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LEAP Program

2008-2009 - Click to read the whole report.

Program Description

LEAP is a year-long learning community for entering University students. It consists of two three-credit-hour courses – one fall semester, one spring semester – taken with the same professor and classmates, allowing students to build community. LEAP’s two classes fulfill the diversity requirement and two general education requirements and are linked to optional classes in writing, library research, major selection, and service.

2008-09 Academic Year Fast Facts

The program enrolled 617 students in the fall (as of the tuition due date), as compared with 621 students last year and 594 in fall 2006.  (These enrollment numbers all include Architecture LEAP.)  Fall-spring retention was up significantly from previous years.  Of the 617 students who began in the fall, 488 students, or 79%, registered for the spring semester.  This is a spectacular improvement over past years, in which retention has typically been in the low 60% range, an improvement attributable largely to reversing the sequence of semesters:  rather than starting in the fall with LEAP 1100, which satisfies two graduation requirements, we have, since fall 2007, been ending with it.  LEAP offered 23 sections this year, in both fall and spring semesters, same as last year.

Changes Made to the LEAP Program as a Result of Assessment Data

Assessment History
   Before 2005, the only real assessment instruments used by the LEAP Program were fall and spring student satisfaction surveys and the student evaluations administered at the end of every course offered by the University.  Since 2005, a series of other instruments have been developed and employed:
1.   comparison of  freshman to sophomore year retention for LEAP and non-LEAP students
2.   calculation of GPA’s and credits attempted and completed of LEAP versus non-LEAP students in their first year
3.   determination of four and six-year graduation rates of LEAP students versus non-LEAP participants
4.   the sorting of responses to the University’s survey of graduating seniors by LEAP participation
5.   initiation of a “twin study” of students matched for age, gender, ethnicity, high school attended, and admissions index, only one of whom took LEAP
6.   examination of similarly matched trios, only one of whom became a sophomore Peer Advisor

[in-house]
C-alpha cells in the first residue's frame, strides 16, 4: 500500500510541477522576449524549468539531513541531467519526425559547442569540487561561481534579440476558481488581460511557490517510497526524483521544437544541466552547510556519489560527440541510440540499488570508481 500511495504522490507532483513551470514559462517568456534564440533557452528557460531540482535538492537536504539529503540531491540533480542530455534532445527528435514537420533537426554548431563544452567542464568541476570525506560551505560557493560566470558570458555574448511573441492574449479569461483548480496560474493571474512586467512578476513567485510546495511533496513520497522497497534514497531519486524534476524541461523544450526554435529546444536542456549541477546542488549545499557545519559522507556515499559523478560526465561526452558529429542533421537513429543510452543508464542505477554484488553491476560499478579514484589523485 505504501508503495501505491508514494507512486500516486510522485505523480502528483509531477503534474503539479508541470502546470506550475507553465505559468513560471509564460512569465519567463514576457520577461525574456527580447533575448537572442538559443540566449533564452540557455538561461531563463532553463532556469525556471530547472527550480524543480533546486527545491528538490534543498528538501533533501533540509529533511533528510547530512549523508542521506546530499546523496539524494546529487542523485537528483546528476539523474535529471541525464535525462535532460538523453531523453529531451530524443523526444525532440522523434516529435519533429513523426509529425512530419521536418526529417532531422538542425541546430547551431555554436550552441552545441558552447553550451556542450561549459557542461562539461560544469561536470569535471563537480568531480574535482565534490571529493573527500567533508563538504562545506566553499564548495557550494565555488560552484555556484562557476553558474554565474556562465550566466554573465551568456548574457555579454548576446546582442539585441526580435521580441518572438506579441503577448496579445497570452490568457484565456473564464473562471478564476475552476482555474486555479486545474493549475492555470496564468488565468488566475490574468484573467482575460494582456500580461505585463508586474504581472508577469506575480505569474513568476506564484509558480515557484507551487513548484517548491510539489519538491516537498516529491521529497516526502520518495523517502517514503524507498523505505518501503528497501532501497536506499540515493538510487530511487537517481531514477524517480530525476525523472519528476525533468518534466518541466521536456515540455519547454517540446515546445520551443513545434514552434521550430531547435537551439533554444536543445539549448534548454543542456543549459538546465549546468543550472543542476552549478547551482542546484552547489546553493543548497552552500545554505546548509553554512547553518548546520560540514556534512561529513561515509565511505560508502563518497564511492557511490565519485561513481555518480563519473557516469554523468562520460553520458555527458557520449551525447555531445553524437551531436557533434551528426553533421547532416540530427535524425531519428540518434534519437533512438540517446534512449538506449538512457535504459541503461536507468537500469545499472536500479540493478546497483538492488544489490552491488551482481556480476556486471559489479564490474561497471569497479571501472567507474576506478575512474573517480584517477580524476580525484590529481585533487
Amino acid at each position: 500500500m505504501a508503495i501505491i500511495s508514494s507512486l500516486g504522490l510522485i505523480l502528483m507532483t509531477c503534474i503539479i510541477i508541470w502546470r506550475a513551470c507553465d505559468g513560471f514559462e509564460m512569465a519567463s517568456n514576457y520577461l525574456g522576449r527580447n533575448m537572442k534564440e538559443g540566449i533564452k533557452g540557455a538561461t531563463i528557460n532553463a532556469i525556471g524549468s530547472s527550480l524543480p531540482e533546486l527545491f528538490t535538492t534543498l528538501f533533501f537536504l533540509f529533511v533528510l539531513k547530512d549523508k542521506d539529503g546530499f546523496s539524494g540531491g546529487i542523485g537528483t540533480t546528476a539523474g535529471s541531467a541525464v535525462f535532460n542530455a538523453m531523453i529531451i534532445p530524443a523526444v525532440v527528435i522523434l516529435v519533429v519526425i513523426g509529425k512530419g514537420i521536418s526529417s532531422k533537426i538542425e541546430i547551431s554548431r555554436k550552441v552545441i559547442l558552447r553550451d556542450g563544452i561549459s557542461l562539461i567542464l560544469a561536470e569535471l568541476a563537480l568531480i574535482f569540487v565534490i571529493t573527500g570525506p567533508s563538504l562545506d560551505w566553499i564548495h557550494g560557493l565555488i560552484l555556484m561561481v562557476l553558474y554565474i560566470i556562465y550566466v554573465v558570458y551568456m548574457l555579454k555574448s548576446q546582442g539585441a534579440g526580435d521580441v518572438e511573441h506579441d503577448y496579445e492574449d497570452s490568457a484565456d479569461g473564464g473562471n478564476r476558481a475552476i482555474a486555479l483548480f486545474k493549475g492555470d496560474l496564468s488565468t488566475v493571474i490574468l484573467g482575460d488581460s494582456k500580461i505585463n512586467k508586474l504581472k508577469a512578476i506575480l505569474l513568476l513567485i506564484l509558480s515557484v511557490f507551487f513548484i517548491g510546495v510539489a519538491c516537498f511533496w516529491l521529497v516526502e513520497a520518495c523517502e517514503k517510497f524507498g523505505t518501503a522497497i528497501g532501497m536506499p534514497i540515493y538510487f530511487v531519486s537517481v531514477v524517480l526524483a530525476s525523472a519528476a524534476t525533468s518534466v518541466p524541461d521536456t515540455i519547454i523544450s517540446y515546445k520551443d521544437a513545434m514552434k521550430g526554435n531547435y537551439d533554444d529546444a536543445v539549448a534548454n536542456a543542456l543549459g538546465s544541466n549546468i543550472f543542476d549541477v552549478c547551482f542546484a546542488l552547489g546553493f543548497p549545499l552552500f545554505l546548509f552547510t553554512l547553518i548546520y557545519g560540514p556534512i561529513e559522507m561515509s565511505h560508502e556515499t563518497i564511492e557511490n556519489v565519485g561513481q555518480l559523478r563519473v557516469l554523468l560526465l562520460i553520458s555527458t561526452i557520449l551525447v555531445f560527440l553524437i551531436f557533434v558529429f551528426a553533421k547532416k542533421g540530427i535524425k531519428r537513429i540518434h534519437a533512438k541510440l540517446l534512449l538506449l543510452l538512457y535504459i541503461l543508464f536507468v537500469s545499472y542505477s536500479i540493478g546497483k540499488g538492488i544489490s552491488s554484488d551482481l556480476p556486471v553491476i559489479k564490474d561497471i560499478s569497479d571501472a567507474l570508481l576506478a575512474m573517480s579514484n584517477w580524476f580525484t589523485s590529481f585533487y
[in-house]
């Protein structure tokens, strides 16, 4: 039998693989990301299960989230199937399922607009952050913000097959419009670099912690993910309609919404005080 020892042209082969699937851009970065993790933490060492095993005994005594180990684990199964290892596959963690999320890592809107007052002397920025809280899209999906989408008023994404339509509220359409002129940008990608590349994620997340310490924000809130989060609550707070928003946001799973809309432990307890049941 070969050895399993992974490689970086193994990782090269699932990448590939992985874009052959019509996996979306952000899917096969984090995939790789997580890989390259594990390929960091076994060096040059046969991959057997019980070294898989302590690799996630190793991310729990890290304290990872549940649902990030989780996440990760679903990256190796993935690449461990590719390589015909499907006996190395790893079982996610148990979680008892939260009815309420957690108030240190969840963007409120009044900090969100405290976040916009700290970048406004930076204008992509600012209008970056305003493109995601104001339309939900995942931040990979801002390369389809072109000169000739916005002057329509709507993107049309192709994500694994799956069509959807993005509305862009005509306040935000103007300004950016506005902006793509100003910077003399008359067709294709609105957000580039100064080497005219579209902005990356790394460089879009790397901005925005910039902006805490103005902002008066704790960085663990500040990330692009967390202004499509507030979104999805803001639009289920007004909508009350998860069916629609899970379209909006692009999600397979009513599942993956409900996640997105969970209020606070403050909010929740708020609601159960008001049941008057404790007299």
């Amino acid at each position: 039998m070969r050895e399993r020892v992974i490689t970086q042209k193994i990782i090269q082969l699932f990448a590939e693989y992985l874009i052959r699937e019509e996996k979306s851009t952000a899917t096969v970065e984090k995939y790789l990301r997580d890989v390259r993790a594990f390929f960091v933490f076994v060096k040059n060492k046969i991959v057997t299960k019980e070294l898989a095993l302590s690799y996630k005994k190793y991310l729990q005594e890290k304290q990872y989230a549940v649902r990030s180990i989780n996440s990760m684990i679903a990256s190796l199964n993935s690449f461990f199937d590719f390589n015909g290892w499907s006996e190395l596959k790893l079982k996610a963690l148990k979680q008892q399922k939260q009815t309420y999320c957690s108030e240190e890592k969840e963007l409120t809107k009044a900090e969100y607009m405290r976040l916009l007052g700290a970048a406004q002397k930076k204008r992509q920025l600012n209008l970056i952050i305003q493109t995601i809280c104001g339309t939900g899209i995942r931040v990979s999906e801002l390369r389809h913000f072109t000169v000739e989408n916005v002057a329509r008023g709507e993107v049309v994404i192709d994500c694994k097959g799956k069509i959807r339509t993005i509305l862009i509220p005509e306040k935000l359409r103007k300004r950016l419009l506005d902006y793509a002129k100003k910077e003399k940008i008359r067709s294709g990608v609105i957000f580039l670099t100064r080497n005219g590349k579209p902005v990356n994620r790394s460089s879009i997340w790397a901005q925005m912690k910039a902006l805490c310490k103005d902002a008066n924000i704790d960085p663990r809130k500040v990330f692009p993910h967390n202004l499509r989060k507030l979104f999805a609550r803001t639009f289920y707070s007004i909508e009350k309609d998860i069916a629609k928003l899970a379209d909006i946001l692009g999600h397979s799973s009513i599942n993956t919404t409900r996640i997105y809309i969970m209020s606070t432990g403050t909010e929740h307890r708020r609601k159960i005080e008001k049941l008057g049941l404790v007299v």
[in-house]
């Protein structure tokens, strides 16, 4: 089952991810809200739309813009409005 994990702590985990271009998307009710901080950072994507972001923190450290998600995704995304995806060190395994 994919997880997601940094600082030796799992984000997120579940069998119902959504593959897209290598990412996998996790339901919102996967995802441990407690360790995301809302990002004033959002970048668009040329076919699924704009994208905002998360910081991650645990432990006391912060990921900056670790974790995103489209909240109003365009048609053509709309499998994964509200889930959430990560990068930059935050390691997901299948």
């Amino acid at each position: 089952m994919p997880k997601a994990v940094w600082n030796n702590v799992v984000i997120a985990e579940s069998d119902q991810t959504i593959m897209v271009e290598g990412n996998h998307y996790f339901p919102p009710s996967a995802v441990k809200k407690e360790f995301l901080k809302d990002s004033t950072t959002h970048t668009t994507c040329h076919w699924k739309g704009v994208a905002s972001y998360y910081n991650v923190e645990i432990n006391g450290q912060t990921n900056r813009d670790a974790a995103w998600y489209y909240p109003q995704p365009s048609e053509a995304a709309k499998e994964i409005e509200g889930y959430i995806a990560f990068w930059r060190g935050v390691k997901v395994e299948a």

7.   separation of all this data by gender and race
8.   the piloting of a portfolio study of how student writing demonstrated growth in the ability to construct an original thesis and defend it convincingly.

Changes Made Based on Assessment Results

   The fruits of these investigations have already sparked a number of changes in LEAP and will no doubt produce more in the future.  Probably the most profound change has involved the offering of new or expanded pre-professional tracks within the program.  For example:

•   The large and persistent difference in responses between LEAP and non-LEAP students to the Senior Survey question on appreciating the fine arts convinced the College of Fine Arts to ask us to double from one to two the number of LEAP sections for fine arts students and to increase their support of our programs in other ways.
•   Consistently positive retention, GPA, and time to graduation data comparing LEAP and non-LEAP students caused the College of Health to double its pre-professional LEAP sections and the College of Education to pursue the development of an Education LEAP to be launched this fall.  
•   These data in conjunction with the correlation between ABET accreditation criteria and LEAP curricula persuaded the College of Engineering to begin requiring LEAP of students in half its majors and to recommend the experience to all engineering majors.
•   At the same time, results of our preliminary portfolio study of Engineering LEAP writing have suggested ways to improve the E-LEAP assignments that will be implemented in the coming year.

   The other major change to LEAP that has resulted from assessment concerns our recognition of a need to establish a better early warning system to identify students in academic trouble before that trouble deepens into failure.  Having looked at our matching study for data on the kind of student LEAP attracts and helps to succeed, and coupling this with the results of the administration of the Student Readiness Inventory (SRI) to the entire incoming 2008 freshman class, two LEAP instructors will give the SRI to LEAP students in their four sections this fall and have been trained on how to help students interpret the results and avoid any academic pitfalls identified by the test.  If the SRI proves predictive and useful for this cohort, other LEAP faculty will adopt the test for their students in coming years.

Click to read the whole report.

Last Updated: 5/23/24